The Most-Asked Parent Wedding Dance Questions Answered
We asked some of the country’s top music and entertainment companies for the answers to the most-asked parents wedding dance questions.
The father-of the-bride dancing with his daughter and the groom dancing with his mom are some of the most emotional and memorable moments from a wedding. But what should you do if you also want to honor a stepparent? Should you select a slow song or something upbeat for this wedding dance? And when do you schedule parent wedding dances during the reception? These are just a few of the questions that come up when discussing parent wedding dances with your parents and your DJ.
To help make this must-have moment a little less stressful to plan, as well as touching, we asked some of the country’s top music and entertainment companies for the answers to the most-asked parent wedding dance questions.
When should you schedule parent wedding dances?
You can have your parent dances at almost any point during your wedding reception. “The great thing about wedding timelines is that they are unique to every couple,” says Brad Strouse of EastCoast Entertainment, which has offices around the country. “There is no hard and fast rule on where the dance should fall, but I always recommend going from the first dance into dinner, and as dinner winds down, use the parent dances to draw attention back to the dance floor.”
For couples planning to announce their wedding party, having the newlyweds’ first dance and parent dances right after will ensure that all the guests’ attention is focused on the dance floor. “Another time is in between courses or as guests are eating since you have a captive audience,” advises Lisa Ciampi of Élan Artists, another national entertainment company.
What’s the best way to honor stepparents?
“Be sure to discuss your family’s dynamics as it relates to both introductions at the reception and parent dances well in advance of the wedding,” Christian Meneses of Blanc Noir Event Group in Clifton, New Jersey says. “I find that this situation is very common and can be a bit touchy,” he adds. Review all the options – everyone getting their own song, splitting dances, not having a wedding dance but honoring people in other ways – and determine what makes the most sense for your wedding reception and what would make everyone happy. If you’re concerned that giving everyone their own song will take up too much time, Josh McClure of Harmony DJ Entertainment in Saint Paul, Minnesota has an alternative option: “There’s nothing wrong with abbreviating or fading out of a song early, especially if there are multiple parent dances.”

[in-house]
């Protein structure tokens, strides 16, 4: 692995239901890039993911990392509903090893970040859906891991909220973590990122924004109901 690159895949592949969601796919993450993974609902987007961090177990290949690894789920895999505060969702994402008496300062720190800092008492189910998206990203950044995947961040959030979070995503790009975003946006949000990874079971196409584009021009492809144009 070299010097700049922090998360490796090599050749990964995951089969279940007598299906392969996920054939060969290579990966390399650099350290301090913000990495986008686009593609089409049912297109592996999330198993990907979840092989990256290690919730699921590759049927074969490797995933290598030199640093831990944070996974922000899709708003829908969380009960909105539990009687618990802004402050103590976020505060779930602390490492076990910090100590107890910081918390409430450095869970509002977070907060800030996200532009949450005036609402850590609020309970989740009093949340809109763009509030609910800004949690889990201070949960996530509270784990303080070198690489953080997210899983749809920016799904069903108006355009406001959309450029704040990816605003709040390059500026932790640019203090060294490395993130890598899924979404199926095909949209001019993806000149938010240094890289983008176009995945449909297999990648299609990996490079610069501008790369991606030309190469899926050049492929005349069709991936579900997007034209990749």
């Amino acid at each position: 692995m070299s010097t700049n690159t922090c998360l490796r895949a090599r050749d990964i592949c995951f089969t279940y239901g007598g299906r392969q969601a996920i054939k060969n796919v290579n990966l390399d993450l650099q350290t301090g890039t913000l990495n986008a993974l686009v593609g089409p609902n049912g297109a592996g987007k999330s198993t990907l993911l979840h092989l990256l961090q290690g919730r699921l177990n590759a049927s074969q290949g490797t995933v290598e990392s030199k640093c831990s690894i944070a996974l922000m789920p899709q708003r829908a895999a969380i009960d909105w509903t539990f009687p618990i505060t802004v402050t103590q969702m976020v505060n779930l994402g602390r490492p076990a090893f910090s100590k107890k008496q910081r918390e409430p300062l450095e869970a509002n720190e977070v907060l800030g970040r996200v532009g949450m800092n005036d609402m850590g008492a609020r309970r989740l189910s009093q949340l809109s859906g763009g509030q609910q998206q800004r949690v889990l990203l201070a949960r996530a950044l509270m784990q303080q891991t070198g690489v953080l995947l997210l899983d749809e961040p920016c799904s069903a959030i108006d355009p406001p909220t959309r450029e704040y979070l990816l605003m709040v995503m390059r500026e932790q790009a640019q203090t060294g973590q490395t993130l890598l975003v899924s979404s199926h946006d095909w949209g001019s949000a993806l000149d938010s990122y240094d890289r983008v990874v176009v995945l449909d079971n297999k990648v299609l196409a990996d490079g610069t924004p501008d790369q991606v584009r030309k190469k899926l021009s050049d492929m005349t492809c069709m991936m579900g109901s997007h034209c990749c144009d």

What type of songs should you choose for parents wedding dances?
Talk to your parents about what song they would like to dance to. You may not remember a song they sang to you as a baby, or maybe there’s a song they’ve always envisioned dancing to on your wedding day. A classic song is usually the go-to for parent dances because it is something both generations can relate to. It’s important to choose a wedding dance song that will evoke the right emotions out of you and your parents as well as create a memorable moment. “The goal is to create a memory for you and your parents — not for anyone else,” advises Fernando Valencia of The Events Guru in Carlstadt, New Jersey.
Should you choreograph your parent dances?
Five years ago there was a constant stream of choreographed dances by the newlyweds, wedding party and parents, but today the trend is starting to wane. “Large-scale choreographed dances are on their way out,” says Brad, “but surprise dips and spins will always be timeless.” If you have your heart set on surprising your guests when you dance with dad or mom, go for it!
What’s the new trend in parents wedding dances?
For brides and grooms, and their parents, looking for something different that will
surprise wedding guests then a mashup is the way to go. A mashup is a combination of two or more songs into one longer song. “A dance may start off slow with something like ‘You’ll Be in My Heart’, and then transition to a classic mid-tempo song like ‘My Girl’ and wrap with an upbeat crowd-pleaser like ‘Happy’,” explains Brad.
Should a song’s lyrics matter?
How meaningful a song is to you and your parent is the most important detail when selecting a song for your parent dance. Christian advises couples to take the time to listen to the song to hear the lyrics. Amazon Prime Music, YouTube and Spotify are easy ways to read the lyrics. “I stress the importance of lyrics because we have all heard very nice and sweet sounding songs but when we really take the time to listen to the lyrics, the message can be a little romantic and sometimes inappropriate for that special moment between a parent and their child,” he explains.
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